Future breast cancer treatment could be aided by the
discovery of new biomarkers which can predict when a tumour will be resistant
A report from scientists at the University of Hull identified a family of 38
proteins which are twice as prevalent in samples taken from resistant tumour
compared to those which were successfully treated.
According to lead researcher Dr Lynn Cawkwell, one of the major goals of cancer
research is to find a reliable test for chemotherapy resistance.
"We hope that by testing for these proteins, doctors will be able to
anticipate a patient's response to different chemotherapies and decide which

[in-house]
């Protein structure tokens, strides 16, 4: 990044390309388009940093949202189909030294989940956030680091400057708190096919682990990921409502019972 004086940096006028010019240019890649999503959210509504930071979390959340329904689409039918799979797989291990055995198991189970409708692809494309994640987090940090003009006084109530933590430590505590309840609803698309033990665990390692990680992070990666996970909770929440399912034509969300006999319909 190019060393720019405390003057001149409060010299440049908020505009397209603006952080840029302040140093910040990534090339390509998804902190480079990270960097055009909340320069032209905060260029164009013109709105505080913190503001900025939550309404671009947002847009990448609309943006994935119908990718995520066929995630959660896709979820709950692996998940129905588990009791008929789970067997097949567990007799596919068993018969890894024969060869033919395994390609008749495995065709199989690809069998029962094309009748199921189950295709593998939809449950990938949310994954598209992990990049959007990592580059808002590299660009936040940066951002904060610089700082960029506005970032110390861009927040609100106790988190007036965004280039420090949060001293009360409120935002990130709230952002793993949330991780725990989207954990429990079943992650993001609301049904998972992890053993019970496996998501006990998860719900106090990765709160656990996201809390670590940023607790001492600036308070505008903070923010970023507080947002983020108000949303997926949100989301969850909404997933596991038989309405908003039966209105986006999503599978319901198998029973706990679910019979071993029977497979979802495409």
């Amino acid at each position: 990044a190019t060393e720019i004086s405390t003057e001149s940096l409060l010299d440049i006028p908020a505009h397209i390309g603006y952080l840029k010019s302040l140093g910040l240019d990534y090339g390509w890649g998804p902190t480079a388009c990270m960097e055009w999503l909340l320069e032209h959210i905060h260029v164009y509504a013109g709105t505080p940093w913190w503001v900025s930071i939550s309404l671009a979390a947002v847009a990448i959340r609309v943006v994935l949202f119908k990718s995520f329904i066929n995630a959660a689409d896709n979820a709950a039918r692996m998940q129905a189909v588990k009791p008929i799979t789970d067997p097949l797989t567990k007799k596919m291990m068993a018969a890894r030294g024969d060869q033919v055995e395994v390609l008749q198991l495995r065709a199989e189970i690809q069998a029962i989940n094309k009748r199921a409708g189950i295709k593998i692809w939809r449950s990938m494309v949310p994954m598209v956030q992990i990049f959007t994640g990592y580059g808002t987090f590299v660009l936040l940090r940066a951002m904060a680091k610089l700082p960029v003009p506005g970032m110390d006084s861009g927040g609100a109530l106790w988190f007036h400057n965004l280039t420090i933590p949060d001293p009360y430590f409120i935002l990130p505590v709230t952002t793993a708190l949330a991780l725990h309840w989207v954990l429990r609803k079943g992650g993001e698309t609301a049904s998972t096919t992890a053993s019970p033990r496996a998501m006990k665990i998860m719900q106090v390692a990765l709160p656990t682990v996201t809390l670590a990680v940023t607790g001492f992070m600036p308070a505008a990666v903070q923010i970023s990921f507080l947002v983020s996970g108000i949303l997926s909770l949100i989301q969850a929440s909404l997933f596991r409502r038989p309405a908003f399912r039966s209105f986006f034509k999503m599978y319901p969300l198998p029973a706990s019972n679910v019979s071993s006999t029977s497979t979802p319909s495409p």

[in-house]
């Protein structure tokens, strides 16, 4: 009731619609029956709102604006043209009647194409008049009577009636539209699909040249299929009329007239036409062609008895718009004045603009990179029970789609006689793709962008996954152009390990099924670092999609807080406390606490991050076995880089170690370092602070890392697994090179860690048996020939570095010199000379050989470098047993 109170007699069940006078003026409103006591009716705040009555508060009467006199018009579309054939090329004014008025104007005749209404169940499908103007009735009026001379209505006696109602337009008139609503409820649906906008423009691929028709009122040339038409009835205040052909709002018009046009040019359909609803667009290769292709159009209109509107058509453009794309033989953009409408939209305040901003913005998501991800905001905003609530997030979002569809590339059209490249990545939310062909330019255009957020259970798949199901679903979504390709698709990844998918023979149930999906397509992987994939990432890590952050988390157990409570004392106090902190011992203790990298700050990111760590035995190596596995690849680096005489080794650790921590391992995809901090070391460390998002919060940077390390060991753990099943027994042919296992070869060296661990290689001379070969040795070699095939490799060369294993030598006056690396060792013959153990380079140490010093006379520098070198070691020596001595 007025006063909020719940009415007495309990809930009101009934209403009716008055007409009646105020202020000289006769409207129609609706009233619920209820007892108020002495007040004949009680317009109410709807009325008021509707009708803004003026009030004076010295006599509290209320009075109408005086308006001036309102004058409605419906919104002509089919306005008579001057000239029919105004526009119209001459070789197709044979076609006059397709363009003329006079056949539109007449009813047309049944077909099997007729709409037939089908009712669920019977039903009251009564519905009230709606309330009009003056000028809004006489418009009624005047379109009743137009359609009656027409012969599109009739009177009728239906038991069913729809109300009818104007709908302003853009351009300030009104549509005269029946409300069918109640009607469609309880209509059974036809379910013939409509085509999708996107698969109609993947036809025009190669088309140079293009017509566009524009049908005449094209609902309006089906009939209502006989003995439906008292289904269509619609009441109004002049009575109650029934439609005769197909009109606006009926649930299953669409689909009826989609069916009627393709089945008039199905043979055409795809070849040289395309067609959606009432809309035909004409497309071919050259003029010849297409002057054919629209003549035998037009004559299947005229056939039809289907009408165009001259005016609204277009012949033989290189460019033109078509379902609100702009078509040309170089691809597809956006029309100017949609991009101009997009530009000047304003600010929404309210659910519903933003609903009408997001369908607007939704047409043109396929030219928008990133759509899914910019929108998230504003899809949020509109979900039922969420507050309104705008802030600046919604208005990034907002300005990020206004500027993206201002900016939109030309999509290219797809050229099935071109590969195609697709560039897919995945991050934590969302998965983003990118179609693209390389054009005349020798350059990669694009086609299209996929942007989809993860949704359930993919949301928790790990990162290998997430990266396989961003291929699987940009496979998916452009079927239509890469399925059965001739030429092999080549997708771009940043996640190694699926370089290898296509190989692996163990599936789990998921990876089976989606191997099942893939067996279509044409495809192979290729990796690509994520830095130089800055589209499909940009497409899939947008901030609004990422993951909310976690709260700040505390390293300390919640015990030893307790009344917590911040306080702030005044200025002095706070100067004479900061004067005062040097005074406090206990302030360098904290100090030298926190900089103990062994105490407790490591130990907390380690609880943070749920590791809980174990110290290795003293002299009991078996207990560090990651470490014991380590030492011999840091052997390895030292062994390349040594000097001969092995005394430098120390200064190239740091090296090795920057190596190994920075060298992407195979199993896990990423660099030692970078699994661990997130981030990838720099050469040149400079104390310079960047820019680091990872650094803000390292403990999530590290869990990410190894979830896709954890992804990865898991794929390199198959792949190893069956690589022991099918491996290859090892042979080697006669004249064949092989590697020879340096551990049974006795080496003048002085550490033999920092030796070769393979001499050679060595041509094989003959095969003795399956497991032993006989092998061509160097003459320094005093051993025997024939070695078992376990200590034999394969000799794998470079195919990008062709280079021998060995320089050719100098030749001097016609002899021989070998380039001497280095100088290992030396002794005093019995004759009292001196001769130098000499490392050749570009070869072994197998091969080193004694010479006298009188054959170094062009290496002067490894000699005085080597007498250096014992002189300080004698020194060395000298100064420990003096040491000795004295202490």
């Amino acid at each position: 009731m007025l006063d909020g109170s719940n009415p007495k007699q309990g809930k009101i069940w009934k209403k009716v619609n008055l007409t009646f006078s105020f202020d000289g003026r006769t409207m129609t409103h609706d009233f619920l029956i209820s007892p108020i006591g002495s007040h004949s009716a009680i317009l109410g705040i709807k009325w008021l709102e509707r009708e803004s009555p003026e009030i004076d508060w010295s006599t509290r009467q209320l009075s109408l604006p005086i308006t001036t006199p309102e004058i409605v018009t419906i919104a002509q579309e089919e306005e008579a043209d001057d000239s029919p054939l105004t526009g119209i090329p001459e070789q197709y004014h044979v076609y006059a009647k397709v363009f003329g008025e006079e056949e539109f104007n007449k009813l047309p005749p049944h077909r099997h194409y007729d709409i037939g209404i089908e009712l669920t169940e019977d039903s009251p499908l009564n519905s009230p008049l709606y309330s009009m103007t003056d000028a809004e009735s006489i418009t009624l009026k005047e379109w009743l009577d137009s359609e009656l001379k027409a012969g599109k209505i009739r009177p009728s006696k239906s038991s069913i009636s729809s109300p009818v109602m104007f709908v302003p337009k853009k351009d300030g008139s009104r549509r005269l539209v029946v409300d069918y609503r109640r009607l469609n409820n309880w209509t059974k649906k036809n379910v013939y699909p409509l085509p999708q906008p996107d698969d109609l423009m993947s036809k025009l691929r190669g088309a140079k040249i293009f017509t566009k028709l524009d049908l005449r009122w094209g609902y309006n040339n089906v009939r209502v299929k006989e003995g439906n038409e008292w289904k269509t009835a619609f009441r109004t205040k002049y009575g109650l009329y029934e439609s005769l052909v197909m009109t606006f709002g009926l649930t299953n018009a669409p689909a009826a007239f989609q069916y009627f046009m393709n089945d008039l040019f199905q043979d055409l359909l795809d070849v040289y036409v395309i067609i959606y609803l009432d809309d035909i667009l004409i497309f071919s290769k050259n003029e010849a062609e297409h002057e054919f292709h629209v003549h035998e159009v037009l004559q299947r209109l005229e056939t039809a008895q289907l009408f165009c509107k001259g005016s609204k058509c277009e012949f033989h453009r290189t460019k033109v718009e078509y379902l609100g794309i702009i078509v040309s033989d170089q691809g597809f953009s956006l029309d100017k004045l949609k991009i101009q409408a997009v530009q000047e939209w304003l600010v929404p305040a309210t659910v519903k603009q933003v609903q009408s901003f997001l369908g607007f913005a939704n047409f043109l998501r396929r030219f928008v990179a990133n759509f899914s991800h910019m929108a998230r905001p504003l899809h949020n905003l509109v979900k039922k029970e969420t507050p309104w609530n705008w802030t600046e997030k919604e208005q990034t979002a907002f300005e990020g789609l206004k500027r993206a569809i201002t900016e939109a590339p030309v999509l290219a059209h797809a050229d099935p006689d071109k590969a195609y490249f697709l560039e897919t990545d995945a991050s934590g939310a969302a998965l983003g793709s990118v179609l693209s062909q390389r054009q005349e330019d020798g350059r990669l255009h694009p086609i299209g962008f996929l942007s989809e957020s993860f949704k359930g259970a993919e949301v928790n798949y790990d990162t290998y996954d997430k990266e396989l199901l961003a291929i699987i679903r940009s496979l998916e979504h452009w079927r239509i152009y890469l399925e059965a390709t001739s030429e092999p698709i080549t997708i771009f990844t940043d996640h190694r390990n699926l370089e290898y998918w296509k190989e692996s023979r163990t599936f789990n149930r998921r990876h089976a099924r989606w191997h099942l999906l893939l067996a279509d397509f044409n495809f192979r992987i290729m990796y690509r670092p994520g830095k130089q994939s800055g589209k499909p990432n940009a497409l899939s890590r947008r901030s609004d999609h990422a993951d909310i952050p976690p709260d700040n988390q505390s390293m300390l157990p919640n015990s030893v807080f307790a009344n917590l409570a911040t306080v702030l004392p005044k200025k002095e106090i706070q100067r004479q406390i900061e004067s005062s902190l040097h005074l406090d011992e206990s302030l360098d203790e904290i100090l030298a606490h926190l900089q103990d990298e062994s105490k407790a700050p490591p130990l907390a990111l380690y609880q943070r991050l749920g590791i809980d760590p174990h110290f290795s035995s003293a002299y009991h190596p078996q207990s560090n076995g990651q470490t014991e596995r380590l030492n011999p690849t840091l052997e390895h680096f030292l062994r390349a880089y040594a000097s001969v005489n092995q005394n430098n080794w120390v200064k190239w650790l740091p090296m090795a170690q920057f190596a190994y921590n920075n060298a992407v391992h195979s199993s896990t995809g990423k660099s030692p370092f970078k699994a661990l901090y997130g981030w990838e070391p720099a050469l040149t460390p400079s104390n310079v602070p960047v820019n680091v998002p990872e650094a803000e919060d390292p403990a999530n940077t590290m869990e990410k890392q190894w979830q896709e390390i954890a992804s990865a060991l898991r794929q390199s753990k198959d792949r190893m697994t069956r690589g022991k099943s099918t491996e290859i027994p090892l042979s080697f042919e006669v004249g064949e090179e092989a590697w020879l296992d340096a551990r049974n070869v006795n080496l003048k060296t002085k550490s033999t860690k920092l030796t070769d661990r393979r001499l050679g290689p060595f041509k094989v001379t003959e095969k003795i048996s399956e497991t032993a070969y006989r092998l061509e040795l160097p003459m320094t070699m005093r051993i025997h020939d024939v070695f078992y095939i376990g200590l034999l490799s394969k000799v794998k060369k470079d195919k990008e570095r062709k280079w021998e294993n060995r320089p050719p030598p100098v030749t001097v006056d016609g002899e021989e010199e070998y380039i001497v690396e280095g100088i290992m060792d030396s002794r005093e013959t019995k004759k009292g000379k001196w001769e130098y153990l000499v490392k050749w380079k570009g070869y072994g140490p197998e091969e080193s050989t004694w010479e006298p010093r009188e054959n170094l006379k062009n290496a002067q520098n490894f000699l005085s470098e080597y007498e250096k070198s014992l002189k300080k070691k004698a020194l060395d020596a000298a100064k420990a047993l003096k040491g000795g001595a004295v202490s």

course of treatment is most appropriate," she said.
Dr Cawkwell and her team plan to continue the work as well as look at the
possibility of investigating radiotherapy resistance in the same way.
Cancer Research UK states that breast cancer is the most common form of the
disease in the country, with 48,000 new cases in 2008.
© Adfero Ltd
Cancer treatment news : 16 April 2012